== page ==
15. It depends on your criteria and how you are measuring. Vazon Sliding Railway Bridge - Stainforth and Keadby Canal crosses the canal low and on the skew – so that is pretty close.
  16. I have the Society badge somewhere. Working parties were announced thus-ish: "Meet midnight at West Croydon station, wear balaclava and bring oxy-acetylene cutting gear."
  17. Apologies for any unintended slight. Your post said: "If it's on a shorthold tenancy, the what have CRT been doing to realise the value of their asset?" and I took the "If" as querying the shorthold point AST point.
  18. Sale price (even the actual sale price) was £303,500 - but point taken. The reserve will have been around £200k - as indicated by the guide price to which it principally refers.
  19. You're correct: 053e6a60-9bbd-4487-85b4-1d91ccc8e801.pdf
  20. At that price, it is possible that time will not tell.
  21. It's occupied on a statutory tenancy - not an AST.
  22. To my recollection, which is rather later than WW2, that was pretty much how petrol-paraffin engines worked generally. The high-tech approach was two tanks and a couple of valves to allow a choice of petrol or paraffin. If you stopped the engine on paraffin, you would need to empty the float chamber and, if separate, the bowl of the carb. Mostly ended up in the bilge, of course but as it was paraffin, not quite so scary as petrol. In Narrowboat, Rolt mentions fitting a vaporiser to his Model T, which must have been really posh. A quick Google finds https://en.wikipedia.org/wiki/Petrol-paraffin_engine#/media/File:Manly_1919_Fig_133_Fordson_intake.png It looks as though a special paraffin carb ejects an atomised spray which is heated and vapourised by passing through a coiled pipe in the exhaust manifold. Not sure how the speed of the engine was regulated. A separate, simple carb supplies petrol via an un-heated route - but again, how that is regulated? Maybe that engine had a governor controlling a hit-and-miss inlet valve? Elsewhere, it looks as though other vaporisers did little more than use the exhaust manifold to heat the inlet manifold.
  23. It's an endless argument - but bona-fide means in good faith; there is no requirement for navigation to be primary reason for being afloat. If you have a bona-fide intention to navigate, that should be enough. You may well have other, more or less pressing intentions (e.g. to visit friends or feed the ducks and even to reside on the boat) but these are not contrary to the intention to navigate. What may well be contrary is an intention to remain in one place as long as possible and move as little as you can get away with. Strictly speaking, this might be regardless of whether you reside on your boat or not - but if you do reside, it might be an indicator of an intention other than to bona-fide navigate. Thus if your real intention is to avoid mooring fees, it begins to cast doubt on your bona-fides regarding navigation, particularly if you don't navigate very much. Bona-fide intention is used elsewhere in legislation. Where it gets tricky in law is motive. If you intend (and possibly do) to navigate fully - but your motive is largely to comply with the rules, is it nevertheless bona-fide? Or does your intention have to stand-alone from the legislative requirements? Your extract from a judgement (in obiter) is that it should be a stand-alone intention. My reasoning, from the other uses of the phrase in areas of law where I have experience, is that the motive behind bona-fide is technically irrelevant so I depart from the judge at this point. For example see the beautifully named Betty's Cafes Limited v Phillips Furnishings Stores Limited. The landlord needed to show an intention to demolish or reconstruct a property, in order to obtain possession.; it pretty much freely admitted that its intention stemmed from a desire to obtain possession "The landlord's motives are irrelevant if he can show that he has the necessary intention. This is so even if the motive is simply a desire to get rid of the tenant. However, the landlord's primary purpose may be relevant in trying to decide whether the intention expressed is in fact genuine or merely colourable" There has been a more recent decision in which the landlord blatantly admitted that its motive in knocking-about a building was merely a device to obtain possession. Most money in the profession was on the landlord's position and indeed the principle in Betty's Cafe was upheld. However, the Court, rather cleverly, found for the tenant via motive. It identified that if the landlord somehow (hypothetically) managed to obtain possession by other means, it would not bother with the pointless knocking-about - and thus it did not have a (bona-fide) intention at all. If the landlord had demonstrated that it would do the pointless work come-what-may, it would have succeeded. A lesson for next time - but there are penalties for misrepresentation to the Court, such that the landlord would need to be very careful if it did not complete the works. Or Zoar Independent Trustees v Rochester Corporation (Court of Appeal, no less) where Zoar, as claimant in a compulsory purchase case, needed to "satisfy" the Court that reinstatement (of a church) "in some other pace is bona-fide intended" in order to obtain a more favourable basis of compensation. A very similar phrase, of course. The problem facing Zoar was that its intention to reinstate was entirely dependent on receiving the more favourable compensation and did not stand-alone. Nevertheless, Zoar succeeded.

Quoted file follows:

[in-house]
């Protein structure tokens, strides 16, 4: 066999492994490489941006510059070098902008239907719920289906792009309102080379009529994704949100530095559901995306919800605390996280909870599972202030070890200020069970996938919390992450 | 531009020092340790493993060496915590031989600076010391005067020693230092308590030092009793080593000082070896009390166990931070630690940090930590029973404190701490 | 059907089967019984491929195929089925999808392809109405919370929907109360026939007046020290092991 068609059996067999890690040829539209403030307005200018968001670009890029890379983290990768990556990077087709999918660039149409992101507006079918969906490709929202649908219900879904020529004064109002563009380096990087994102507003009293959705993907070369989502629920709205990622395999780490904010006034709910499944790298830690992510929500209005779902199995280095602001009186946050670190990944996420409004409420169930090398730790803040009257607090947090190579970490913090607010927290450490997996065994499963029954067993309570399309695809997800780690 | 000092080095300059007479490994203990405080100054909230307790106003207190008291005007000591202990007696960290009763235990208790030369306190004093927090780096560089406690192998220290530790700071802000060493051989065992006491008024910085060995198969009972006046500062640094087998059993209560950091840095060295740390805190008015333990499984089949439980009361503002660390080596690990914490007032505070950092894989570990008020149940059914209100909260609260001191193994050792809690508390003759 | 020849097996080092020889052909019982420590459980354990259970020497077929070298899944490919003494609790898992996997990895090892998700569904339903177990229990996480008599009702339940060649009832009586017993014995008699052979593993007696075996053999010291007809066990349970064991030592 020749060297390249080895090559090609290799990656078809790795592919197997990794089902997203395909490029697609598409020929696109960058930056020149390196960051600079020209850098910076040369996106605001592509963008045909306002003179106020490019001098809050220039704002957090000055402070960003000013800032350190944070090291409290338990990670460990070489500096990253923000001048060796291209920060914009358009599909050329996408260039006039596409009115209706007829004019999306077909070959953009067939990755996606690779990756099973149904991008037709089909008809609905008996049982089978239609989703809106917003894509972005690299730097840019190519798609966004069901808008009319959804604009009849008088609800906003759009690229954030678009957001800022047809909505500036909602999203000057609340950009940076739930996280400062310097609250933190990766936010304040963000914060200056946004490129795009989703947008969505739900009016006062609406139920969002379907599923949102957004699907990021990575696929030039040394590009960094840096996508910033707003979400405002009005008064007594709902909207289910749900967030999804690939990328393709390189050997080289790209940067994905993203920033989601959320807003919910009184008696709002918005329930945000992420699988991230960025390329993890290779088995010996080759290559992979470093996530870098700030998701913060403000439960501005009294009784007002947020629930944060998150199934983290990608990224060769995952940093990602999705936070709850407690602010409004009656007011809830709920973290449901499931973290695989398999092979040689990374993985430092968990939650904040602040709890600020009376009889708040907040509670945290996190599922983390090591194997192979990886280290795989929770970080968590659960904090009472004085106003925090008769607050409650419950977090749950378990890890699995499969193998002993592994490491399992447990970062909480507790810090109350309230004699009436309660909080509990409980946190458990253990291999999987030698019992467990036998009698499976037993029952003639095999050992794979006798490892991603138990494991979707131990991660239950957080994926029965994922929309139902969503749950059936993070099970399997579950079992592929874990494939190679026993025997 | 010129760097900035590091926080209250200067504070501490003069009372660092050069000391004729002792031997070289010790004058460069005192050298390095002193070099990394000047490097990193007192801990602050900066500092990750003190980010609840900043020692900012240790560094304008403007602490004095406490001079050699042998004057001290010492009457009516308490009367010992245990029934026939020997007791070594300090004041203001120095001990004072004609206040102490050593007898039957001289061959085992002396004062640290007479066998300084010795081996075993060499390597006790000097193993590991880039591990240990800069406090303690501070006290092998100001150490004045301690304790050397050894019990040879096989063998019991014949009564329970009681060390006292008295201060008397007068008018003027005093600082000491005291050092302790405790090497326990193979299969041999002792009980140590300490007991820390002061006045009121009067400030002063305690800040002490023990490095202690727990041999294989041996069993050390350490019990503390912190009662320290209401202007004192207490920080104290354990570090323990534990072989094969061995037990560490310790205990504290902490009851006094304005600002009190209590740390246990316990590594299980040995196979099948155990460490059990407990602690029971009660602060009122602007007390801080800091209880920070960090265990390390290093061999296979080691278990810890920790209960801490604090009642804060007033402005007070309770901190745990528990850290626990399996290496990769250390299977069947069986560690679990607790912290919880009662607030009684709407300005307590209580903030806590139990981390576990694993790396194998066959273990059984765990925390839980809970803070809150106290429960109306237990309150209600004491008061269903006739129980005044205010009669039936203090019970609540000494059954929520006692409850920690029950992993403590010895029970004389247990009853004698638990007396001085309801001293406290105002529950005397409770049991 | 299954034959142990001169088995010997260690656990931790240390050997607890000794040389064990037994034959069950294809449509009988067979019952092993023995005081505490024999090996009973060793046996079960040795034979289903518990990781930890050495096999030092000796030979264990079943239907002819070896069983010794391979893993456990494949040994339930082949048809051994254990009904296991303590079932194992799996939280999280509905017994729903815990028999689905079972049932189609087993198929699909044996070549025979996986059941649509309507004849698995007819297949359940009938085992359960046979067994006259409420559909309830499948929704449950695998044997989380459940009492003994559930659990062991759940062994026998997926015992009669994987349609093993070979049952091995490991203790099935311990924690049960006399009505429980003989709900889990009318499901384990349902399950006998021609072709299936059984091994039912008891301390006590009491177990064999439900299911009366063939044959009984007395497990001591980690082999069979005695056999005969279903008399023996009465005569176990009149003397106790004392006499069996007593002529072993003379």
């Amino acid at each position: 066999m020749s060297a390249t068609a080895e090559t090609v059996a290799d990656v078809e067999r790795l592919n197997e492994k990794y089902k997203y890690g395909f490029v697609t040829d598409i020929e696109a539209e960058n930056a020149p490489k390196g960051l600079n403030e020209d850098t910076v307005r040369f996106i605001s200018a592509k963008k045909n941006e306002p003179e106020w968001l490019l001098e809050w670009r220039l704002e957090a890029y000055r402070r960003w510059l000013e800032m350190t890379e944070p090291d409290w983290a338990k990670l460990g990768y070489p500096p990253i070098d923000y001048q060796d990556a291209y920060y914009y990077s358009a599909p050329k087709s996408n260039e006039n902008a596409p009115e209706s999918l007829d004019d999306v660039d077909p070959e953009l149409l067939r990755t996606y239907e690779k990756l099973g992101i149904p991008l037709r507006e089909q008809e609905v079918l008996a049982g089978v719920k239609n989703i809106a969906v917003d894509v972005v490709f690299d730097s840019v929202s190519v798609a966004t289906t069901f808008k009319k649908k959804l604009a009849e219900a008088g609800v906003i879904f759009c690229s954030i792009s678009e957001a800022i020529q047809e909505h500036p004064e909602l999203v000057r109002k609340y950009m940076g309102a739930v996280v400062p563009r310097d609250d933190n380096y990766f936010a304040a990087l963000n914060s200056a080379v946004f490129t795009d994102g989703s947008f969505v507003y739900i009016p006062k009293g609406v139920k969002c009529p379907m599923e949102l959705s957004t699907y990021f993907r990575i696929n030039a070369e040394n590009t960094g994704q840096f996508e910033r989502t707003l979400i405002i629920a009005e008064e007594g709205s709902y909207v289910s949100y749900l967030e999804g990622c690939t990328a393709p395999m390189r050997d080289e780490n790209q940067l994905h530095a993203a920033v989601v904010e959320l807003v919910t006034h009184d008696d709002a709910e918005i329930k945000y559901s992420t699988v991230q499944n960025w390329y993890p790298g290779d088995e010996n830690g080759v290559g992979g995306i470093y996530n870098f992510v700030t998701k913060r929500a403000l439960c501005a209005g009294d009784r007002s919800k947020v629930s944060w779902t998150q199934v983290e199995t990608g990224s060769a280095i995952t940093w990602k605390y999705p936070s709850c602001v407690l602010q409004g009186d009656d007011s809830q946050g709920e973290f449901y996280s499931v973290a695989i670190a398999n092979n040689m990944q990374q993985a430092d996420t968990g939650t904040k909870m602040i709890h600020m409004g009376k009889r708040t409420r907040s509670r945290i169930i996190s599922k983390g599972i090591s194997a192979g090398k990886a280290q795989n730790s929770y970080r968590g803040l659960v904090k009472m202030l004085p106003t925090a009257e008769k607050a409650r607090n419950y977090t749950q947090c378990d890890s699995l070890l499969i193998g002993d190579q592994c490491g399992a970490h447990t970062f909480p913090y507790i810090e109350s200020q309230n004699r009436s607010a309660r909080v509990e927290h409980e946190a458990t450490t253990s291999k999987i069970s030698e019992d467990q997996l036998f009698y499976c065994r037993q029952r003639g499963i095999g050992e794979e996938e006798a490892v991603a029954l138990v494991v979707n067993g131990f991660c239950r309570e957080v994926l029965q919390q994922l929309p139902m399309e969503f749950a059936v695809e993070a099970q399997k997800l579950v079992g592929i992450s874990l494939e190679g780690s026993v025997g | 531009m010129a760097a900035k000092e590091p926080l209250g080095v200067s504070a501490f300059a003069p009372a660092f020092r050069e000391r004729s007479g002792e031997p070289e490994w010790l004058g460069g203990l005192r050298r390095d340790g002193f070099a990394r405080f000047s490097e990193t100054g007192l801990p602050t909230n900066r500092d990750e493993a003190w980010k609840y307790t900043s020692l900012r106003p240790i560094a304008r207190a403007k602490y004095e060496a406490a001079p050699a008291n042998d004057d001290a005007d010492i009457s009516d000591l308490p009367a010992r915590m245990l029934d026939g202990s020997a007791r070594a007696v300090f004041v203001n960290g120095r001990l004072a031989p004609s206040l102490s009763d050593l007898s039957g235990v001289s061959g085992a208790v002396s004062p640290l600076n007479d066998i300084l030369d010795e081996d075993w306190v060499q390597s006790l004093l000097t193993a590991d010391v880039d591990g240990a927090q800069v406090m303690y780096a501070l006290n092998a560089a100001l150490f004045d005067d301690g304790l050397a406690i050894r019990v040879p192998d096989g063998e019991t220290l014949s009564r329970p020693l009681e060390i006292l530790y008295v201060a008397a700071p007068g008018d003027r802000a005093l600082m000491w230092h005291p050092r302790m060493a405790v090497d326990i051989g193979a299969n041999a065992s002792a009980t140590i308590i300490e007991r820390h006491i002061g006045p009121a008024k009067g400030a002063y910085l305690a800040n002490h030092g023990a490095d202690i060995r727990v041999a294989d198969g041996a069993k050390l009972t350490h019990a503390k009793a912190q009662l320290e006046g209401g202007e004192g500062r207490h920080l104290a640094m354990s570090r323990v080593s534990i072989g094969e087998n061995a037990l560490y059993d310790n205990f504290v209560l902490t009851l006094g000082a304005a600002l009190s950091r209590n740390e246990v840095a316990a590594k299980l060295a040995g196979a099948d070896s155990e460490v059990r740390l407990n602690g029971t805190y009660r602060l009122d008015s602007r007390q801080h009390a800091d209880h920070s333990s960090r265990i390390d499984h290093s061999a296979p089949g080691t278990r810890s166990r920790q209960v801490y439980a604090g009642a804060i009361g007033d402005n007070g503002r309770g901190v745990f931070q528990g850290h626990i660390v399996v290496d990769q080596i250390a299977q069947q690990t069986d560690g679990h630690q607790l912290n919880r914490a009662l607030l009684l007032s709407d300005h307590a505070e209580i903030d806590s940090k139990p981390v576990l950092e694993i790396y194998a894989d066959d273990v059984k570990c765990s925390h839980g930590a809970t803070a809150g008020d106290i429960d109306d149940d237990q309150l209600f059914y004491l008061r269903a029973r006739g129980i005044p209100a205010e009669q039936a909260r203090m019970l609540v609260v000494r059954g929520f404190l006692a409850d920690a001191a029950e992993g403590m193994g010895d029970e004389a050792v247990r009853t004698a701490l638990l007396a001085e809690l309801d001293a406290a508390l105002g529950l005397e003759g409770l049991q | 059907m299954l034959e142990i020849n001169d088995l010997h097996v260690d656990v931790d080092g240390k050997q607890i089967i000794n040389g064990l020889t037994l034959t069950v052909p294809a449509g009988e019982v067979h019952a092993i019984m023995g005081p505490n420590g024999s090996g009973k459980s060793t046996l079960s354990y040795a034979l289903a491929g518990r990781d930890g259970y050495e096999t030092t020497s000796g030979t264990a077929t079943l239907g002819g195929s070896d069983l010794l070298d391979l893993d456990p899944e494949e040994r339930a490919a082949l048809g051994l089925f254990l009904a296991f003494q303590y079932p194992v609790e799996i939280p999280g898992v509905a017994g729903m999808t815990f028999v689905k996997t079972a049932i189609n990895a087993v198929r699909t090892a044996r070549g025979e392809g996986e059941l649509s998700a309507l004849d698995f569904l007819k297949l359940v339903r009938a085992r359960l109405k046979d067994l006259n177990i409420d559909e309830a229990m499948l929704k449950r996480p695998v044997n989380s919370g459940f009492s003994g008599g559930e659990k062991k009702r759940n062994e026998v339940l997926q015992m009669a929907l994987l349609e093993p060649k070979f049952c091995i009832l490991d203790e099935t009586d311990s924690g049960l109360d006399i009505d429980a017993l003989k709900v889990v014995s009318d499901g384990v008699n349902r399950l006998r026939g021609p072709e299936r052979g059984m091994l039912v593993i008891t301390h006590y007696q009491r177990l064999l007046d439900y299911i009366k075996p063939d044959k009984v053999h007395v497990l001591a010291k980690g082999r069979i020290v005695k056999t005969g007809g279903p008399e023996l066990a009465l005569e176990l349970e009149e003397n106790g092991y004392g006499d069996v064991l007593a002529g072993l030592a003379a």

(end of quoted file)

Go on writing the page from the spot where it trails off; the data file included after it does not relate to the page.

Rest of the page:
24. All respect to Nigel, but I am struggling with the logic here. Bona-fide navigation and living aboard are not mutually exclusive; you might well decide to live aboard because you wish to navigate widely; I did - having no interest at all in staying put. The Act does not require that navigating is one's only intention - or even that it is one's primary intention. In life, it is usual to have multiple intentions.
  25. Petrol-paraffin engines were reasonably common at one time on boats. Cressy was converted and, for a short time, we had a Morris Vedette engine. You had to remember to switch back to petrol before stopping the engine so that the carburettor was filled for the next start. Less advantage now that paraffin is not freely available and is more expensive. A low compression engine was necessary to avoid pinking -so side valves were helpful